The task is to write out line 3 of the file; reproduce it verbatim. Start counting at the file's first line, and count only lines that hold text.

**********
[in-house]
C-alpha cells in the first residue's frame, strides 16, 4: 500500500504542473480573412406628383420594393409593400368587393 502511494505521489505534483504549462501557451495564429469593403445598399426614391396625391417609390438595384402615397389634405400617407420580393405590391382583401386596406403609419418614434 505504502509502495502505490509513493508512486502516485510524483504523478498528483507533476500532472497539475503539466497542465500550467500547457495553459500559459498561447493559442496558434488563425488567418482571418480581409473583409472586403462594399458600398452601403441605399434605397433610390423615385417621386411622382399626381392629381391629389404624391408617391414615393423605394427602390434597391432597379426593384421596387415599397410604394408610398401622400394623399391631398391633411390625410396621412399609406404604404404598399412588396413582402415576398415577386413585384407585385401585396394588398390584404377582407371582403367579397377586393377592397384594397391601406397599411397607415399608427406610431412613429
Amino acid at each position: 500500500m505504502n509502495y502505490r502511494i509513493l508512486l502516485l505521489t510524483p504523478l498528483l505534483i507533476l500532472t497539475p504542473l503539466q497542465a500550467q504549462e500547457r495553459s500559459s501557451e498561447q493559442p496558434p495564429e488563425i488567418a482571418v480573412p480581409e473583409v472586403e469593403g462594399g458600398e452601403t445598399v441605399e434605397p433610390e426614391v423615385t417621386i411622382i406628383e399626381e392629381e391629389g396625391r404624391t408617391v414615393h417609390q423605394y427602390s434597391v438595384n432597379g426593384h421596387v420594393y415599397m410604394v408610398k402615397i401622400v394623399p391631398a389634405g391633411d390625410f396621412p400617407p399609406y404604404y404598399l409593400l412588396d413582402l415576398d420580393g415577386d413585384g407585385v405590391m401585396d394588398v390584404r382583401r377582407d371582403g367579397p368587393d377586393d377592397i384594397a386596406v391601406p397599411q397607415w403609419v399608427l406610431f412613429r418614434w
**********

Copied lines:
Amino acid at each position: 500500500m505504502n509502495y502505490r502511494i509513493l508512486l502516485l505521489t510524483p504523478l498528483l505534483i507533476l500532472t497539475p504542473l503539466q497542465a500550467q504549462e500547457r495553459s500559459s501557451e498561447q493559442p496558434p495564429e488563425i488567418a482571418v480573412p480581409e473583409v472586403e469593403g462594399g458600398e452601403t445598399v441605399e434605397p433610390e426614391v423615385t417621386i411622382i406628383e399626381e392629381e391629389g396625391r404624391t408617391v414615393h417609390q423605394y427602390s434597391v438595384n432597379g426593384h421596387v420594393y415599397m410604394v408610398k402615397i401622400v394623399p391631398a389634405g391633411d390625410f396621412p400617407p399609406y404604404y404598399l409593400l412588396d413582402l415576398d420580393g415577386d413585384g407585385v405590391m401585396d394588398v390584404r382583401r377582407d371582403g367579397p368587393d377586393d377592397i384594397a386596406v391601406p397599411q397607415w403609419v399608427l406610431f412613429r418614434w